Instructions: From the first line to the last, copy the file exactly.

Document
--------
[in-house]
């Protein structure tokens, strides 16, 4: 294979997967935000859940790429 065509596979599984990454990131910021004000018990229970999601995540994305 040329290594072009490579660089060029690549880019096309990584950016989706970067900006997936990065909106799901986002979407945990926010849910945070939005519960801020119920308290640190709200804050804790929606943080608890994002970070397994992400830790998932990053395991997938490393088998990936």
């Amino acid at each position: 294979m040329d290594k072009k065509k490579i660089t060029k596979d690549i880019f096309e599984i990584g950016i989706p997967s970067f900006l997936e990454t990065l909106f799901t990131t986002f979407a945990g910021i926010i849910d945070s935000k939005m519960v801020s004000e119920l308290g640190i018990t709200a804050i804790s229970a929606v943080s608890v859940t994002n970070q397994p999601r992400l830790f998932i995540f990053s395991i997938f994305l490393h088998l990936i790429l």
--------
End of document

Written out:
[in-house]
């Protein structure tokens, strides 16, 4: 294979997967935000859940790429 065509596979599984990454990131910021004000018990229970999601995540994305 040329290594072009490579660089060029690549880019096309990584950016989706970067900006997936990065909106799901986002979407945990926010849910945070939005519960801020119920308290640190709200804050804790929606943080608890994002970070397994992400830790998932990053395991997938490393088998990936």
């Amino acid at each position: 294979m040329d290594k072009k065509k490579i660089t060029k596979d690549i880019f096309e599984i990584g950016i989706p997967s970067f900006l997936e990454t990065l909106f799901t990131t986002f979407a945990g910021i926010i849910d945070s935000k939005m519960v801020s004000e119920l308290g640190i018990t709200a804050i804790s229970a929606v943080s608890v859940t994002n970070q397994p999601r992400l830790f998932i995540f990053s395991i997938f994305l490393h088998l990936i790429l």